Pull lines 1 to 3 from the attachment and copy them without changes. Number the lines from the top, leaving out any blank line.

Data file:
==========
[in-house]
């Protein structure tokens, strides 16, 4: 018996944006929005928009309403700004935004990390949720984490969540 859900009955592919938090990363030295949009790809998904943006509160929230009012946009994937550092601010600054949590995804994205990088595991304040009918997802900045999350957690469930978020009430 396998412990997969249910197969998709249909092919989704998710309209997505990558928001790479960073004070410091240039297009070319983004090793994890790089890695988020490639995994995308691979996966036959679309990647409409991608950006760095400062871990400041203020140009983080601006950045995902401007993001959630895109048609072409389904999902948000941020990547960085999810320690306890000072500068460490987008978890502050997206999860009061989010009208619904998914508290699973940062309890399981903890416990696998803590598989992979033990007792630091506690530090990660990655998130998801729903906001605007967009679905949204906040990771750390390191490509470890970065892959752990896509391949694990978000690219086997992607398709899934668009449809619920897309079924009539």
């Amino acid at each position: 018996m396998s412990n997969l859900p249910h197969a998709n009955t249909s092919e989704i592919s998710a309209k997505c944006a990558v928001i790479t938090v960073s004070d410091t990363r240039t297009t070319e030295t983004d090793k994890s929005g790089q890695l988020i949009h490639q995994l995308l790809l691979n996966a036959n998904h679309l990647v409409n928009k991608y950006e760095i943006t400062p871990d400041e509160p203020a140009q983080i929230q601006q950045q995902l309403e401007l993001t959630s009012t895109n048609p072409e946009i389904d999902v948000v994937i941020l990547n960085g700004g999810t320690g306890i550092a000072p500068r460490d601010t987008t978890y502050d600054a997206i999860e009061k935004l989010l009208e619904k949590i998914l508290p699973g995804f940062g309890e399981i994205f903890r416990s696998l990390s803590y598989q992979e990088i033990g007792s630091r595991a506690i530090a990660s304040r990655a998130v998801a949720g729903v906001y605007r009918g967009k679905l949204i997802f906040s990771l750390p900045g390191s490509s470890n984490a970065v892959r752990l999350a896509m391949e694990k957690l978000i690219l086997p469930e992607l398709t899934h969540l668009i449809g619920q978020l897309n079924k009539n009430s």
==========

[in-house]
């Protein structure tokens, strides 16, 4: 018996944006929005928009309403700004935004990390949720984490969540 859900009955592919938090990363030295949009790809998904943006509160929230009012946009994937550092601010600054949590995804994205990088595991304040009918997802900045999350957690469930978020009430 396998412990997969249910197969998709249909092919989704998710309209997505990558928001790479960073004070410091240039297009070319983004090793994890790089890695988020490639995994995308691979996966036959679309990647409409991608950006760095400062871990400041203020140009983080601006950045995902401007993001959630895109048609072409389904999902948000941020990547960085999810320690306890000072500068460490987008978890502050997206999860009061989010009208619904998914508290699973940062309890399981903890416990696998803590598989992979033990007792630091506690530090990660990655998130998801729903906001605007967009679905949204906040990771750390390191490509470890970065892959752990896509391949694990978000690219086997992607398709899934668009449809619920897309079924009539």
């Amino acid at each position: 018996m396998s412990n997969l859900p249910h197969a998709n009955t249909s092919e989704i592919s998710a309209k997505c944006a990558v928001i790479t938090v960073s004070d410091t990363r240039t297009t070319e030295t983004d090793k994890s929005g790089q890695l988020i949009h490639q995994l995308l790809l691979n996966a036959n998904h679309l990647v409409n928009k991608y950006e760095i943006t400062p871990d400041e509160p203020a140009q983080i929230q601006q950045q995902l309403e401007l993001t959630s009012t895109n048609p072409e946009i389904d999902v948000v994937i941020l990547n960085g700004g999810t320690g306890i550092a000072p500068r460490d601010t987008t978890y502050d600054a997206i999860e009061k935004l989010l009208e619904k949590i998914l508290p699973g995804f940062g309890e399981i994205f903890r416990s696998l990390s803590y598989q992979e990088i033990g007792s630091r595991a506690i530090a990660s304040r990655a998130v998801a949720g729903v906001y605007r009918g967009k679905l949204i997802f906040s990771l750390p900045g390191s490509s470890n984490a970065v892959r752990l999350a896509m391949e694990k957690l978000i690219l086997p469930e992607l398709t899934h969540l668009i449809g619920q978020l897309n079924k009539n009430s």